Blackbaud's 2011 Global State of the Nonprofit Industry report, released at last week's International Fundraising Congress in Holland, finds that globally nonprofits anticipate increases in both charitable income and expenditure as well as in demand for services.
The optimism was, however, less marked in the UK. For 2011 more UK nonprofits anticipated an increase in total expenditure (49%) than in total income (47%), down from 53% and 59% respectively in last year's survey.
Focusing on the international picture, Andrew Watt, president and CEO, Association of Fundraising Professionals (AFP), who provided commentary in the report, said: "There is a very real sense of optimism growing in the sector. Rising giving levels are what is driving the sense of optimism and, in turn, anticipated growth in staffing."
The report is based on survey results from 2,200 nonprofits around the world and covers general operations, fundraising, technology and Internet usage, and impact reporting and board performance.
Direct mail is still a main source of income for most nonprofits, despite the growing use of digital channels. More than half of the organisations surveyed
raise funds online and in most countries have enjoyed a growth in the percentage raised online from 2010 to 2011. While most respondents use social media tools, they tend to focus their efforts on recruiting new donors, rather than on communicating with other constituent groups.
“Direct mail fundraising is at the core of most nonprofits,” said Holly Ross, executive director of the Nonprofit Technology Network (NTEN), who provided commentary in the report. “Entire institutions, processes and support systems have been built to support the direct mail empire in our sector. It's baked into our DNA, and changing that is tough."
Key concerns for the nonprofits surveyed were managing relationships with supporters, new donor recruitment, and impact reporting. Many, however, did not feel they were being as successful in these as they might be.
“The single biggest challenge with supporter management is campaign integration,” said Adrian Sargeant, fundraising professor and consultant, who provided commentary in the report. “Nonprofits need to do more to integrate the online with their offline and their fundraising with their advocacy and campaigning. Donors want one coherent relationship with the organizations they support, not multiple relationships with half a dozen different teams.”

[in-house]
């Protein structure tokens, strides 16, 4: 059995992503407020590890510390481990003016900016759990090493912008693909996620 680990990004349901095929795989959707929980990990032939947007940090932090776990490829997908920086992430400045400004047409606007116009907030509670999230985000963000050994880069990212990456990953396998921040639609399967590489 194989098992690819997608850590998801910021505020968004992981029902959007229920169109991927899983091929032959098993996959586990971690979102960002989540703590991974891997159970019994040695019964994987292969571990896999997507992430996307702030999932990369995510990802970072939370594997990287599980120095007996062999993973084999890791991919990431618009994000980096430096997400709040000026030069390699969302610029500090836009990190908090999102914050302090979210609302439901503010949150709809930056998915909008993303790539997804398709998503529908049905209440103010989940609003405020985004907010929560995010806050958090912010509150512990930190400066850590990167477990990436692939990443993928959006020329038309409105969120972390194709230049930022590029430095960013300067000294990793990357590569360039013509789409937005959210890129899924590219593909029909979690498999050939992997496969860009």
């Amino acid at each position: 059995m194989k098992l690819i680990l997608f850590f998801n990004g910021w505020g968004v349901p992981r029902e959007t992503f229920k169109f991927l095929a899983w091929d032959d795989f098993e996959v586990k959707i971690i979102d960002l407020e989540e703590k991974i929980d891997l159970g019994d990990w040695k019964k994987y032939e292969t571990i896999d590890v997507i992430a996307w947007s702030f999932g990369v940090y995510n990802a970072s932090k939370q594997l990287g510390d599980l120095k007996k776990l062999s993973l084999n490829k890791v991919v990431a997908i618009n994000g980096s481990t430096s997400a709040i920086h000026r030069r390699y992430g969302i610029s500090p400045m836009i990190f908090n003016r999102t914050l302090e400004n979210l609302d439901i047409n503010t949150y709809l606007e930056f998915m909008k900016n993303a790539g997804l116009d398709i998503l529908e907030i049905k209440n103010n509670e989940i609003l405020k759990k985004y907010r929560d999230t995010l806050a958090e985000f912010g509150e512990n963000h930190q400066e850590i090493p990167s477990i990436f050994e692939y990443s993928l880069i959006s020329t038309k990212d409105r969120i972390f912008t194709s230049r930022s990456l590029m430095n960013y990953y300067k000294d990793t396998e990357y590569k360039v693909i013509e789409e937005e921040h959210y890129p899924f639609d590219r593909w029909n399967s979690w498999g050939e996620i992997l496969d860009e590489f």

The UK results
In terms of where they should focus next year, many UK charities appeared confident that corporate fundraising would continue to grow: 40% expect increased funding from corporate donations in 2012, an increase of 10% over last year's result.
In terms of other growth areas, 50% expect individual donations to grow and 46% expect funding to increase from special events.
Although less than half of UK nonprofits report using social media as a channel to market their impact, 81% report using social networking to drive donations. This is the same figure reported by respondents from Germany and is a larger percentage than many of the other countries. For example, in France, only 44% of those surveyed said they did so, while just under 70% of those in Australia, Canada and the US said they used social media to drive
SMS was the least popular method for fundraising amongst those who responded. Just under a quarter of those surveyed said they used this, although 40% reported they had plans to implement this channel in the near future.
"This anticipation is particularly relevant when you consider that legislation in the UK has changed recently with the provision of tax effective giving mechanisms for text giving, such as the five digit 70XXX charity code that eliminates VAT,” said Adrian Cutcliffe, Blackbaud Europe’s marketing manager.